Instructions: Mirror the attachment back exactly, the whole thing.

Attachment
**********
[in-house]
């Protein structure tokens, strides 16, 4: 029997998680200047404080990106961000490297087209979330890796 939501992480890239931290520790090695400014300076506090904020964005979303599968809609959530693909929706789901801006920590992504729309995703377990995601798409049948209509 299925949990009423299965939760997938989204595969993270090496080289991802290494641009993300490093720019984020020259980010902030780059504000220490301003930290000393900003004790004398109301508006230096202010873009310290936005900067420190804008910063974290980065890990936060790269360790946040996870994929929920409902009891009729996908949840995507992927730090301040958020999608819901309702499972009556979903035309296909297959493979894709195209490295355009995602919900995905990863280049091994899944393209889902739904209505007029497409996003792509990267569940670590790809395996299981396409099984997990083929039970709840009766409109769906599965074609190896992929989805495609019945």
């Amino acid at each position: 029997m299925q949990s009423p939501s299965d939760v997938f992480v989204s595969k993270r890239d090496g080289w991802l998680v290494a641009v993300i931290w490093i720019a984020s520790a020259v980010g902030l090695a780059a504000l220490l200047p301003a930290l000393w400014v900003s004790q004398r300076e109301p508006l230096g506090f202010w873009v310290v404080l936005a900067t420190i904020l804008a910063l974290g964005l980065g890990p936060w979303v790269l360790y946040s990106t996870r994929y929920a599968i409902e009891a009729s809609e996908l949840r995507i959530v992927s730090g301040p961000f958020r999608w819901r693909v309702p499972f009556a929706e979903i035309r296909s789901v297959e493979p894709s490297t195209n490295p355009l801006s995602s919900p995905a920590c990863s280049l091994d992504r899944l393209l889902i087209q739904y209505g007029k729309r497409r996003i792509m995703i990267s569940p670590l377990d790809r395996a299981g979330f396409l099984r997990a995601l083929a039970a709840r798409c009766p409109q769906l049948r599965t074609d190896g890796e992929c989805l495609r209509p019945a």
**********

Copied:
[in-house]
């Protein structure tokens, strides 16, 4: 029997998680200047404080990106961000490297087209979330890796 939501992480890239931290520790090695400014300076506090904020964005979303599968809609959530693909929706789901801006920590992504729309995703377990995601798409049948209509 299925949990009423299965939760997938989204595969993270090496080289991802290494641009993300490093720019984020020259980010902030780059504000220490301003930290000393900003004790004398109301508006230096202010873009310290936005900067420190804008910063974290980065890990936060790269360790946040996870994929929920409902009891009729996908949840995507992927730090301040958020999608819901309702499972009556979903035309296909297959493979894709195209490295355009995602919900995905990863280049091994899944393209889902739904209505007029497409996003792509990267569940670590790809395996299981396409099984997990083929039970709840009766409109769906599965074609190896992929989805495609019945």
């Amino acid at each position: 029997m299925q949990s009423p939501s299965d939760v997938f992480v989204s595969k993270r890239d090496g080289w991802l998680v290494a641009v993300i931290w490093i720019a984020s520790a020259v980010g902030l090695a780059a504000l220490l200047p301003a930290l000393w400014v900003s004790q004398r300076e109301p508006l230096g506090f202010w873009v310290v404080l936005a900067t420190i904020l804008a910063l974290g964005l980065g890990p936060w979303v790269l360790y946040s990106t996870r994929y929920a599968i409902e009891a009729s809609e996908l949840r995507i959530v992927s730090g301040p961000f958020r999608w819901r693909v309702p499972f009556a929706e979903i035309r296909s789901v297959e493979p894709s490297t195209n490295p355009l801006s995602s919900p995905a920590c990863s280049l091994d992504r899944l393209l889902i087209q739904y209505g007029k729309r497409r996003i792509m995703i990267s569940p670590l377990d790809r395996a299981g979330f396409l099984r997990a995601l083929a039970a709840r798409c009766p409109q769906l049948r599965t074609d190896g890796e992929c989805l495609r209509p019945a």